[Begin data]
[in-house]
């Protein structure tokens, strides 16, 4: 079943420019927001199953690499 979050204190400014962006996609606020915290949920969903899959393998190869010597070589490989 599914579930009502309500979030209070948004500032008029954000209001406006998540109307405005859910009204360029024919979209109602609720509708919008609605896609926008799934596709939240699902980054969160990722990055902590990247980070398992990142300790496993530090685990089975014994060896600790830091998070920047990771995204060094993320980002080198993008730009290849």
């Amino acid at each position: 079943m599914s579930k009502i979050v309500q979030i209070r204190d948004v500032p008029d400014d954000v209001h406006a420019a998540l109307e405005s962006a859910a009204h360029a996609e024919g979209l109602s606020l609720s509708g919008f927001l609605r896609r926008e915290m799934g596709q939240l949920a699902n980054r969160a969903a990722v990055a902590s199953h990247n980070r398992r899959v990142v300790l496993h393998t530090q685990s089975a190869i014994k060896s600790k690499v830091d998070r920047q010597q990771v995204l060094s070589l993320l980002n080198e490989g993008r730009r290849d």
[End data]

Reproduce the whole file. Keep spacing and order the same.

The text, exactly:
[in-house]
């Protein structure tokens, strides 16, 4: 079943420019927001199953690499 979050204190400014962006996609606020915290949920969903899959393998190869010597070589490989 599914579930009502309500979030209070948004500032008029954000209001406006998540109307405005859910009204360029024919979209109602609720509708919008609605896609926008799934596709939240699902980054969160990722990055902590990247980070398992990142300790496993530090685990089975014994060896600790830091998070920047990771995204060094993320980002080198993008730009290849």
């Amino acid at each position: 079943m599914s579930k009502i979050v309500q979030i209070r204190d948004v500032p008029d400014d954000v209001h406006a420019a998540l109307e405005s962006a859910a009204h360029a996609e024919g979209l109602s606020l609720s509708g919008f927001l609605r896609r926008e915290m799934g596709q939240l949920a699902n980054r969160a969903a990722v990055a902590s199953h990247n980070r398992r899959v990142v300790l496993h393998t530090q685990s089975a190869i014994k060896s600790k690499v830091d998070r920047q010597q990771v995204l060094s070589l993320l980002n080198e490989g993008r730009r290849d």